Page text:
Dealers will sometimes indicate they can get you a great rate to get you to sign the contract, only to gloss over the section that says the rate is contingent on the loan approval. In some states, you could find yourself having driven home in your new car only to be asked to pay a higher interest rate, make a larger down payment or return the car.
Weigh cash-back rebates versus low-interest loans
The low-interest loans offered by manufacturers are designed to get customers into the dealership, but the reality is only 10 percent of customers qualify for them. Even if you do qualify, a low-interest loan may not be the best choice because you'll be giving up the cash-back rebate. Determine the best interest rate you qualify for and then use Bankrate's car rebate vs. low-interest calculator to determine the best deal.
Research all rebates, incentives and discounts
Manufacturer websites will list all of the current cash-back rebates and "personal" discounts (such as discounts for military personnel or recent college grads) so make note of those before you visit a dealer. Also use third-party vehicle information sites to research dealers' incentives -- cash the manufacturer is offering the dealer to sell a specific model. While this money is technically from the dealer, it can reduce the car's price, but you have to ask for it.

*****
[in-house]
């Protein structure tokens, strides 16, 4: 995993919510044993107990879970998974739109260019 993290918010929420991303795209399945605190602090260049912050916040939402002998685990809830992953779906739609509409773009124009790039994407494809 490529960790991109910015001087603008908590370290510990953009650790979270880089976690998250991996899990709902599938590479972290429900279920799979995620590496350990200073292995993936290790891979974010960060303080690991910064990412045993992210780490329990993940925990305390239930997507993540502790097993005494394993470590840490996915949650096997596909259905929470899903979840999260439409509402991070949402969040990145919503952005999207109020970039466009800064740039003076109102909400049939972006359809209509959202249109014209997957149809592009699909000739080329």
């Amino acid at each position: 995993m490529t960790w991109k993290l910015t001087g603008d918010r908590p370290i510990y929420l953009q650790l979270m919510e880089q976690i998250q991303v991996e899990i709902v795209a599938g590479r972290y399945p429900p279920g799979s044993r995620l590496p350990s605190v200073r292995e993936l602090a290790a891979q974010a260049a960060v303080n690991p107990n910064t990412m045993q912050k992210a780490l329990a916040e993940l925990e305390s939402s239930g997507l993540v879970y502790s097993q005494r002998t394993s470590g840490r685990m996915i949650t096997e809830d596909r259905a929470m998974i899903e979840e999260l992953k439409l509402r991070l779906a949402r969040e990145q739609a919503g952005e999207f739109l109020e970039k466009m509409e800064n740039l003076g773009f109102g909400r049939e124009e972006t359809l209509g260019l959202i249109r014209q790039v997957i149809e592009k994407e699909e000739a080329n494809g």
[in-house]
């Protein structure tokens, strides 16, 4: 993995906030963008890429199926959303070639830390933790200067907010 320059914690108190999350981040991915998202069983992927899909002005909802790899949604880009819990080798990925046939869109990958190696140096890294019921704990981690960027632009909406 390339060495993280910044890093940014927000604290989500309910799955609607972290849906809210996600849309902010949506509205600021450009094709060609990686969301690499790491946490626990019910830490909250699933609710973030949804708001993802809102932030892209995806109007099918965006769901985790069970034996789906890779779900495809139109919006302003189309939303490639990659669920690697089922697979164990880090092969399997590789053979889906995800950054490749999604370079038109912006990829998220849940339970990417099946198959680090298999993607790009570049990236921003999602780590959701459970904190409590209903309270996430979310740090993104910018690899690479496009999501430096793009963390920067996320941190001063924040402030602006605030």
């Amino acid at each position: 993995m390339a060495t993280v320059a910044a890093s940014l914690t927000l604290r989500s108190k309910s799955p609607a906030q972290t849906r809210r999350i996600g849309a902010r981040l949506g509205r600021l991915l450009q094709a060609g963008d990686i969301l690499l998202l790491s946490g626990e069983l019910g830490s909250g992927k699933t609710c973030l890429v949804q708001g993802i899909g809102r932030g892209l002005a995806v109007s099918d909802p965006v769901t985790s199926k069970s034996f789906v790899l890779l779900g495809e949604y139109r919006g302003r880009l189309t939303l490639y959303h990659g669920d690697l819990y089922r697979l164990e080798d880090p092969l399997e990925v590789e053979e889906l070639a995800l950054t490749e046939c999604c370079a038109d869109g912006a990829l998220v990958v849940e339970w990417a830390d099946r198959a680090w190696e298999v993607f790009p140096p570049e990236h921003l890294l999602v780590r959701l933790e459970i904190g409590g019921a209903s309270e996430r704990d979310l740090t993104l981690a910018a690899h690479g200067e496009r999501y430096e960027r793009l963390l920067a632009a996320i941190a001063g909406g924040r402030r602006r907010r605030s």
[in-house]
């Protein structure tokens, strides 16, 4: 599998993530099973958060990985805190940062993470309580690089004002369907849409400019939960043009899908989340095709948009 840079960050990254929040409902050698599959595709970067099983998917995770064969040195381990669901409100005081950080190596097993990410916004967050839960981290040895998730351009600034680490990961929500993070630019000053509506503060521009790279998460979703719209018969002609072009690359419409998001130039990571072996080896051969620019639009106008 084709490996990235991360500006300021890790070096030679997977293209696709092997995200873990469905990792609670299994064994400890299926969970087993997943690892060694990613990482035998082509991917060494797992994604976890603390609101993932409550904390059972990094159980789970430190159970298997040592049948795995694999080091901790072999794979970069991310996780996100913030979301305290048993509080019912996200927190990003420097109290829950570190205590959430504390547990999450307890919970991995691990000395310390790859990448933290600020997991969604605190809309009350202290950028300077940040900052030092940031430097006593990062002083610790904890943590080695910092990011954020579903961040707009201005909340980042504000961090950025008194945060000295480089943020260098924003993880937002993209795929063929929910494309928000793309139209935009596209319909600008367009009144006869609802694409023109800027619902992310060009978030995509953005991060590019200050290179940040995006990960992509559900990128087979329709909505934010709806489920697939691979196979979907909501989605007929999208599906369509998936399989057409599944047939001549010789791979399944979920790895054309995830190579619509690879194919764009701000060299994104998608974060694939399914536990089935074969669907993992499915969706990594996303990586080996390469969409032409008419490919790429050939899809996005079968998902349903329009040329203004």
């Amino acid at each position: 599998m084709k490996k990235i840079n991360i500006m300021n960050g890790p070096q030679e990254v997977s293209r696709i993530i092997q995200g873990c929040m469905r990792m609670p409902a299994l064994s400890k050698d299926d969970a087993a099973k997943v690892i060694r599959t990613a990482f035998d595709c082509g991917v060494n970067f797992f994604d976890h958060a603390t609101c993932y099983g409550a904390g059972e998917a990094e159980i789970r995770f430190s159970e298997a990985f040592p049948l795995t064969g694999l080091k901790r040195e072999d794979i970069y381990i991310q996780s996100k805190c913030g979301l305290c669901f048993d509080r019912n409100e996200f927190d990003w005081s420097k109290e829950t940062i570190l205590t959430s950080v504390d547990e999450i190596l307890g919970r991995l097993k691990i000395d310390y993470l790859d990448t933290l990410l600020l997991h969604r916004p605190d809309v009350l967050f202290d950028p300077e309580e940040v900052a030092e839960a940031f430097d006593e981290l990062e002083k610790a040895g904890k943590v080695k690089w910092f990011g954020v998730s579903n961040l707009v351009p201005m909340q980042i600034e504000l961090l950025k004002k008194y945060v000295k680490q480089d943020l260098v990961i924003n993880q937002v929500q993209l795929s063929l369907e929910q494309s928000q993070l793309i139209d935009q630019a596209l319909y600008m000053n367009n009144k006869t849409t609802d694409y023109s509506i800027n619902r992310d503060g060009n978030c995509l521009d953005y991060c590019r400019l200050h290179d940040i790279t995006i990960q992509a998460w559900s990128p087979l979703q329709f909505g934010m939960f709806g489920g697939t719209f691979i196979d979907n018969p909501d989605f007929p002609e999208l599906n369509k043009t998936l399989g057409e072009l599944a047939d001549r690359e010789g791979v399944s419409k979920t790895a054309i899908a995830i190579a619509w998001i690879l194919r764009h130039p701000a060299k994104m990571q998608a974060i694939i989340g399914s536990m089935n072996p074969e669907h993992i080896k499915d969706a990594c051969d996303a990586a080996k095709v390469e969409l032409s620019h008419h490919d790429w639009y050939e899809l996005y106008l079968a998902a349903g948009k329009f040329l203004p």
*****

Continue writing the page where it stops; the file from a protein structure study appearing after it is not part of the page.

Start negotiating from the invoice or wholesale price
Once you've decided on the car you want, go to a third-party vehicle information site and spec out the exact car you want including model year, trim level, engine, transmission and any options. Print out the pricing page and start your negotiations beginning with a few hundred dollars more than the invoice price for a new car or the wholesale price for a used car. Once you've negotiated the price, mention any cash-back rebates, personal discounts and dealers' incentives you've uncovered.
Factor in your trade-in car
Check all third-party vehicle information sites to determine what your car is worth on a trade. Negotiate the price of the car you are buying first, leaving the trade out of the equation. If the dealer asks if you are trading, say no or that you aren't sure.
Once the price of the car has been settled, negotiate the value of your trade-in using the prices you found online. By negotiating the two separately, you are more likely to get the best price for each.
Take a thorough test drive
While a dealer may expect you to make your decision on a 15-minute test drive, you should take all the time you need. Be sure your test drive allows you to drive a short distance on city streets and get up to speed on a highway. Also, try pulling into and out of a parking space. Let them know you need more time behind the wheel if you do.
If you need to carry certain cargo or install car seats, bring those items along to the dealership to test their fit. Spend some time with the car parked going over the controls, seating, and mirror and pedal positions to help ensure you'll be comfortable for the long term.
Tara Baukus Mello writes Bankrate's cars blog as well as the weekly Driving for Dollars column, providing both practical financial advice for consumers as well as insight into the latest developments in the automotive world.